Anyway, here is the UC. From the sounds of things it will be resurrected.

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Here is another Torry I saw but it doesnt appear to be flood damaged. Looks like it is just parked by someone helping out.

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Here are few more pics showing the amount of stuff on the streets ready to picked up.

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And here is me enjoying lunch by the pond opposite Corinda Driving Range

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As you can see the amount of work in front of Queenslanders is HUGE. These photos are of just a couple of street in one of MANY suburbs affected.

I cant stress enough how much work there is to do and how high the damage bill will come to. I have had offers of support from several in the Torana community and all I can say is that if you want to help, give to the Premiers Flood Appeal HERE Organise a Flood Run, hold a sausage sizzle, auction or just pass the hat around. I saw a mere fraction of what happened and I spoke to even less than that who were affected but the bottom line is that fellow, hard working and honest Australians need your help and cash is desperately needed.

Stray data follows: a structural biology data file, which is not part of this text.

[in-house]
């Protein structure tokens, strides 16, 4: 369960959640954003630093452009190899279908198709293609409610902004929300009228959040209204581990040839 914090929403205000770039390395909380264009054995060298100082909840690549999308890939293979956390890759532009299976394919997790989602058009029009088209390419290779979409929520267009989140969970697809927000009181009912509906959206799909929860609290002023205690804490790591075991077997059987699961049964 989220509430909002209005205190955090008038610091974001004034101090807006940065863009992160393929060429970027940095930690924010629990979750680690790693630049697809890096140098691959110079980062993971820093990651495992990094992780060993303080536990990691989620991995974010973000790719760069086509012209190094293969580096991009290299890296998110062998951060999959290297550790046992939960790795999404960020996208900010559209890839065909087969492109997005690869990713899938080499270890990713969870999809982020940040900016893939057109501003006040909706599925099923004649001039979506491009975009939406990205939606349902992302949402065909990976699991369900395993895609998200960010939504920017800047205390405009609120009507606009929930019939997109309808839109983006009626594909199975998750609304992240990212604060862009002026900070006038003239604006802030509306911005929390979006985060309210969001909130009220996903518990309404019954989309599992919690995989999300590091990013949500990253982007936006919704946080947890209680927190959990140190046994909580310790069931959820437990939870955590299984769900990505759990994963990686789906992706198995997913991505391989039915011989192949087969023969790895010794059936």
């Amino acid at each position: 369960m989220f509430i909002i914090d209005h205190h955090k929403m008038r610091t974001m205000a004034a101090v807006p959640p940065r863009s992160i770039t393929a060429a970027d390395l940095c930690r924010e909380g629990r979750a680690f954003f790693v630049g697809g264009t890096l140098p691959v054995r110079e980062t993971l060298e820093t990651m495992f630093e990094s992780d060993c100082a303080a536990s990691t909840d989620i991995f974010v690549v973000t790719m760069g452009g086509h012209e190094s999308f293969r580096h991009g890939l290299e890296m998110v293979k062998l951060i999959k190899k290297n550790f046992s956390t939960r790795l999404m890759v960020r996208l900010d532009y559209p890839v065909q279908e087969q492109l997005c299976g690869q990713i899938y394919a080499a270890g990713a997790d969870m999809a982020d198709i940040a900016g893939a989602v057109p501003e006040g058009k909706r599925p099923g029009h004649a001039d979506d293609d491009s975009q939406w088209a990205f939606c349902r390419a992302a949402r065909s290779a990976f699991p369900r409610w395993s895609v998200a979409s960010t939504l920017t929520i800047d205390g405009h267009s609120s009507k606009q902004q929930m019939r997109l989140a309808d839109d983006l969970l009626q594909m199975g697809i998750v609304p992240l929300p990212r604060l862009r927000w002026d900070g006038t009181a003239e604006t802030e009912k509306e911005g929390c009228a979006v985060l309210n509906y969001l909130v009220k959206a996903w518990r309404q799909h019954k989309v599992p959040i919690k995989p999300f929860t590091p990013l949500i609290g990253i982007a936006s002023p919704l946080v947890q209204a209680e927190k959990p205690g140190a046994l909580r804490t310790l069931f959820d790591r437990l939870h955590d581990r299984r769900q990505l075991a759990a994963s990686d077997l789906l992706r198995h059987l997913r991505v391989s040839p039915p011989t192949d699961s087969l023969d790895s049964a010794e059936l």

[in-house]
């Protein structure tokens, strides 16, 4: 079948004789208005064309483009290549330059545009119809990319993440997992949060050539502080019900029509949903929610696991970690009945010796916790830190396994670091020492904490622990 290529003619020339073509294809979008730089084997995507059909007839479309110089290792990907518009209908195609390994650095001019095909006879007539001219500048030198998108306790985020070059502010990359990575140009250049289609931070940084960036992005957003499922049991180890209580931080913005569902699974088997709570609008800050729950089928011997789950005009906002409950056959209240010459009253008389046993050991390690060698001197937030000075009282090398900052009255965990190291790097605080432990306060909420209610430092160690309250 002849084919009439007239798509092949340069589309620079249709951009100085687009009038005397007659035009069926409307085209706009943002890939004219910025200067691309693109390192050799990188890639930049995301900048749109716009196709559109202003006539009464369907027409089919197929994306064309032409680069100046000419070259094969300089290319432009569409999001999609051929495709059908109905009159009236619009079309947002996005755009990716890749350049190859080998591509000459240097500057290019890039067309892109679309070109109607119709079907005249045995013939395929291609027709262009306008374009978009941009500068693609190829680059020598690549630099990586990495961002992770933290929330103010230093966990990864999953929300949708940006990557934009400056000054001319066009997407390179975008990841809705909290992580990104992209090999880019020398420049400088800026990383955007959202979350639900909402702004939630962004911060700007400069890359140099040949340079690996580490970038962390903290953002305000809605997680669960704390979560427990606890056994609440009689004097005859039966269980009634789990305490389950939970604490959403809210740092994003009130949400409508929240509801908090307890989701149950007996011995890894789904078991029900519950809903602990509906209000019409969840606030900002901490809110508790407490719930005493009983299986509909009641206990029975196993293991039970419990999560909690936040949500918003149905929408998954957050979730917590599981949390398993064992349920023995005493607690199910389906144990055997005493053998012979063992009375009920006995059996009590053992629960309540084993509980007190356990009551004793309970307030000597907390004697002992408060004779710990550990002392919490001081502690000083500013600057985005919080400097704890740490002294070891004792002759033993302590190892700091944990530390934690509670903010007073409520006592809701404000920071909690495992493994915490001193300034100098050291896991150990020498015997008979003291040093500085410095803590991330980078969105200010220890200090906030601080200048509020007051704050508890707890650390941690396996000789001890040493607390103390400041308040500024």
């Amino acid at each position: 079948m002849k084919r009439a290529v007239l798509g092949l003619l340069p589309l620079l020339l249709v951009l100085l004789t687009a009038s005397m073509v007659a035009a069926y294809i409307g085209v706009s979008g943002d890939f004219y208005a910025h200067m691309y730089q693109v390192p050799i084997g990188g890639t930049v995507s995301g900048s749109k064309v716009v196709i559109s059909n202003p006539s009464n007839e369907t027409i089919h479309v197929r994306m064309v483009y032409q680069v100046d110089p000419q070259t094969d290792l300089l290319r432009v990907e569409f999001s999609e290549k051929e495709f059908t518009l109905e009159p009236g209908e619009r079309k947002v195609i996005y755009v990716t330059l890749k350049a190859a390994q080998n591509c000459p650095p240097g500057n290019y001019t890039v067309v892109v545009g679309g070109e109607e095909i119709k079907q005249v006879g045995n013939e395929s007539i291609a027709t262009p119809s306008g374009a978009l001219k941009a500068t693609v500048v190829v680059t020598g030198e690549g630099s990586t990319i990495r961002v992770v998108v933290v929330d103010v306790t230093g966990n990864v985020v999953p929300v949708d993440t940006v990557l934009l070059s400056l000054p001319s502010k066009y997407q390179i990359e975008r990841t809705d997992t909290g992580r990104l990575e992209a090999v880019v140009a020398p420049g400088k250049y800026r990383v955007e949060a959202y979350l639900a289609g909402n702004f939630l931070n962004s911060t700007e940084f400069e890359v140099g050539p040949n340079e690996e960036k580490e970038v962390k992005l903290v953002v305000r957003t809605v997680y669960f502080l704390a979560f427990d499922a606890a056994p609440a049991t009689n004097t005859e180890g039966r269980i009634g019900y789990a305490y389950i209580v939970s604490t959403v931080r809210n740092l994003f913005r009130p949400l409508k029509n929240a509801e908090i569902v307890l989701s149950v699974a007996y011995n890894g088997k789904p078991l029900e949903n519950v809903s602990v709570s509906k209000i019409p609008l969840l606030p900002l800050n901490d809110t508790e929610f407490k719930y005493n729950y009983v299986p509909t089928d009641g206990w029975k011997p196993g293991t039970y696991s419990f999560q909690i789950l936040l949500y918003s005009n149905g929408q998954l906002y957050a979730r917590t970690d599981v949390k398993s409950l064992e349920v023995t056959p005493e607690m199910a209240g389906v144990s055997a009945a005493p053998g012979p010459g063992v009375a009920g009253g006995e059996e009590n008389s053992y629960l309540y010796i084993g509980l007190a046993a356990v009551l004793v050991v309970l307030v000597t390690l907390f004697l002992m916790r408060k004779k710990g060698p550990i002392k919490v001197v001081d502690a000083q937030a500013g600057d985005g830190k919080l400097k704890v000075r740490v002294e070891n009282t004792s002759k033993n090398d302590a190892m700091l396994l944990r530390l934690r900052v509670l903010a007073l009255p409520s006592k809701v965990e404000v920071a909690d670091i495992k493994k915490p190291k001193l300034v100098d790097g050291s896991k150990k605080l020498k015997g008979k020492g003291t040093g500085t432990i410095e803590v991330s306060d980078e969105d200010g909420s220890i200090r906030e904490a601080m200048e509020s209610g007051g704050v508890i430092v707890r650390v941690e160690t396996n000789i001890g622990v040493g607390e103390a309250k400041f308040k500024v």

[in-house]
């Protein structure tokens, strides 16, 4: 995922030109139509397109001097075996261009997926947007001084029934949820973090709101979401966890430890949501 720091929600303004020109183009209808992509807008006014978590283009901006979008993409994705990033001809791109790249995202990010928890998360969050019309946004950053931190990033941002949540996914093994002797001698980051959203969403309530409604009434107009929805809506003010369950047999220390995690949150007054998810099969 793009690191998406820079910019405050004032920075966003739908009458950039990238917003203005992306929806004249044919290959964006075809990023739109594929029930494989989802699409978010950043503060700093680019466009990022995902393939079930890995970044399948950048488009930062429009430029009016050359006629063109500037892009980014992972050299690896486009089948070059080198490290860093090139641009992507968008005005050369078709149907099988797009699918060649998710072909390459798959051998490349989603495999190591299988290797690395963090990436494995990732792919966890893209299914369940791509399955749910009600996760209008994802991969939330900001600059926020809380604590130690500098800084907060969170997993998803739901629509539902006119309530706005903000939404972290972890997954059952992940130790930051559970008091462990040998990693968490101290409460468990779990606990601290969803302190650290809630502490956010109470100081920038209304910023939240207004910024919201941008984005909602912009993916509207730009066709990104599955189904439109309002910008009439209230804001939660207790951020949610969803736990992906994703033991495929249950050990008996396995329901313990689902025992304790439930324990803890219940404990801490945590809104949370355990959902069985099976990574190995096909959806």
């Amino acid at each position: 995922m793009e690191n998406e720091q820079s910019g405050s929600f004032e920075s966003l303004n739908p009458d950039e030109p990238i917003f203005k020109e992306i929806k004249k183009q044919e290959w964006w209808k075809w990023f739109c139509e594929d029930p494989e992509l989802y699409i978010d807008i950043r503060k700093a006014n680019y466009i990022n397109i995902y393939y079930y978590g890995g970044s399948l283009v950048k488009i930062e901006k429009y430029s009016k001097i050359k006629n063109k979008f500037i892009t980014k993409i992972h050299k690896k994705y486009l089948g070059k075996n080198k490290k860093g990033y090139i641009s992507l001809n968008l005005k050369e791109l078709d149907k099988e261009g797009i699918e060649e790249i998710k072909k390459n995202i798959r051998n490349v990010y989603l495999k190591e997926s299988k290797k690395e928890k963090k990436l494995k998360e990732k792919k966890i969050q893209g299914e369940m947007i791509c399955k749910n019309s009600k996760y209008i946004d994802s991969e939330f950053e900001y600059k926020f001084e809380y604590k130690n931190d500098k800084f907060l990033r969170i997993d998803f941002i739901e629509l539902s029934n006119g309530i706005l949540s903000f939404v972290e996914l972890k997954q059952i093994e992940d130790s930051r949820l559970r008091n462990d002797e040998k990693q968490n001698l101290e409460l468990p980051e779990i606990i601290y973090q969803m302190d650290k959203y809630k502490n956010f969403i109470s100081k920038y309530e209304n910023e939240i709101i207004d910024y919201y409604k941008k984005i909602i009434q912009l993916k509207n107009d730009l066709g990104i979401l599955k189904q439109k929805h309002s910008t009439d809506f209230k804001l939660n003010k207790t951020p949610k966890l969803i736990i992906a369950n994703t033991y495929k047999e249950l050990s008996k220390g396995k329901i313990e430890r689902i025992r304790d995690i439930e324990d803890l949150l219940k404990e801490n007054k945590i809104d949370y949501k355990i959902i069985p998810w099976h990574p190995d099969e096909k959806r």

I will end my waffle on a positive note though. What I have seen today in community spirit I never believed I will ever see. There were people on the bus getting shitty because the bus wasnt going anywhere until the roads were clear to so. All these folk wanted to do was help and when we hit the front line that is exactly what they did. The Army, Bunnings, Local Residents and the like have all really extended the hand of friendship and are carrying on with a god forsaken task.

Personally I have been trying to field QTCC calls and put fellow club in touch with others who can help.

All the best to you all, Im buggered.

L8R. T

#84 _CraigA_

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Posted 17 January 2011 - 07:54 AM

Well done mate, your story was better and more real than anything I've heard or read before.